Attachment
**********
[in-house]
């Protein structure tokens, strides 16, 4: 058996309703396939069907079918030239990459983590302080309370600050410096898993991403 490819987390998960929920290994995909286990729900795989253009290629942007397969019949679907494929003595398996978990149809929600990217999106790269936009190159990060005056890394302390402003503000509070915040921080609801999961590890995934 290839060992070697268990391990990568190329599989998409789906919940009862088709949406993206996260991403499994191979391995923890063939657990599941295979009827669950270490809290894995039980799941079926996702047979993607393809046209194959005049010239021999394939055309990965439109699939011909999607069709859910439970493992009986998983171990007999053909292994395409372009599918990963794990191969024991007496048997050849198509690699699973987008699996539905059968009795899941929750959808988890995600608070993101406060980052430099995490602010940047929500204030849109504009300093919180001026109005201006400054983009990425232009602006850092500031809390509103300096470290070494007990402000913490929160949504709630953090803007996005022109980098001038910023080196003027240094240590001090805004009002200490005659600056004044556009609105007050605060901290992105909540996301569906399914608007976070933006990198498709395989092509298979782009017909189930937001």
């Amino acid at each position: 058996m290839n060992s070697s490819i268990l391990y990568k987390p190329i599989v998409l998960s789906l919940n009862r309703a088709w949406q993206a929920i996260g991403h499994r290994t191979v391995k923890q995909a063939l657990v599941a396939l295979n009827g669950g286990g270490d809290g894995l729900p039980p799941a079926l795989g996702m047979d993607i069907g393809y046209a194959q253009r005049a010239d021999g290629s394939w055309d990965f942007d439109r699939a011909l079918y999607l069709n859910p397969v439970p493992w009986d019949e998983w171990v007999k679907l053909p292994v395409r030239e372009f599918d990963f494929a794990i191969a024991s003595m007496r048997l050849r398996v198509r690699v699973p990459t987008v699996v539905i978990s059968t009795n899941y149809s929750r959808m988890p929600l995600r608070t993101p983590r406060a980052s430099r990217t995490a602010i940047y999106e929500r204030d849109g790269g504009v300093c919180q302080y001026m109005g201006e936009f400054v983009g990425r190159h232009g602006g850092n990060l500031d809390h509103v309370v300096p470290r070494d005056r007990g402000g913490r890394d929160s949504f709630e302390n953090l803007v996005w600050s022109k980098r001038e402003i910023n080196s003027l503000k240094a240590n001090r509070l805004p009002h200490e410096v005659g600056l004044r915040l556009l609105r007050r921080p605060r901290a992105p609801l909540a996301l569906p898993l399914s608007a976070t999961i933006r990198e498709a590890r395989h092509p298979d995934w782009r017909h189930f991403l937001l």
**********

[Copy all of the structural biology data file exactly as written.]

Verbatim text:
[in-house]
């Protein structure tokens, strides 16, 4: 058996309703396939069907079918030239990459983590302080309370600050410096898993991403 490819987390998960929920290994995909286990729900795989253009290629942007397969019949679907494929003595398996978990149809929600990217999106790269936009190159990060005056890394302390402003503000509070915040921080609801999961590890995934 290839060992070697268990391990990568190329599989998409789906919940009862088709949406993206996260991403499994191979391995923890063939657990599941295979009827669950270490809290894995039980799941079926996702047979993607393809046209194959005049010239021999394939055309990965439109699939011909999607069709859910439970493992009986998983171990007999053909292994395409372009599918990963794990191969024991007496048997050849198509690699699973987008699996539905059968009795899941929750959808988890995600608070993101406060980052430099995490602010940047929500204030849109504009300093919180001026109005201006400054983009990425232009602006850092500031809390509103300096470290070494007990402000913490929160949504709630953090803007996005022109980098001038910023080196003027240094240590001090805004009002200490005659600056004044556009609105007050605060901290992105909540996301569906399914608007976070933006990198498709395989092509298979782009017909189930937001």
């Amino acid at each position: 058996m290839n060992s070697s490819i268990l391990y990568k987390p190329i599989v998409l998960s789906l919940n009862r309703a088709w949406q993206a929920i996260g991403h499994r290994t191979v391995k923890q995909a063939l657990v599941a396939l295979n009827g669950g286990g270490d809290g894995l729900p039980p799941a079926l795989g996702m047979d993607i069907g393809y046209a194959q253009r005049a010239d021999g290629s394939w055309d990965f942007d439109r699939a011909l079918y999607l069709n859910p397969v439970p493992w009986d019949e998983w171990v007999k679907l053909p292994v395409r030239e372009f599918d990963f494929a794990i191969a024991s003595m007496r048997l050849r398996v198509r690699v699973p990459t987008v699996v539905i978990s059968t009795n899941y149809s929750r959808m988890p929600l995600r608070t993101p983590r406060a980052s430099r990217t995490a602010i940047y999106e929500r204030d849109g790269g504009v300093c919180q302080y001026m109005g201006e936009f400054v983009g990425r190159h232009g602006g850092n990060l500031d809390h509103v309370v300096p470290r070494d005056r007990g402000g913490r890394d929160s949504f709630e302390n953090l803007v996005w600050s022109k980098r001038e402003i910023n080196s003027l503000k240094a240590n001090r509070l805004p009002h200490e410096v005659g600056l004044r915040l556009l609105r007050r921080p605060r901290a992105p609801l909540a996301l569906p898993l399914s608007a976070t999961i933006r990198e498709a590890r395989h092509p298979d995934w782009r017909h189930f991403l937001l």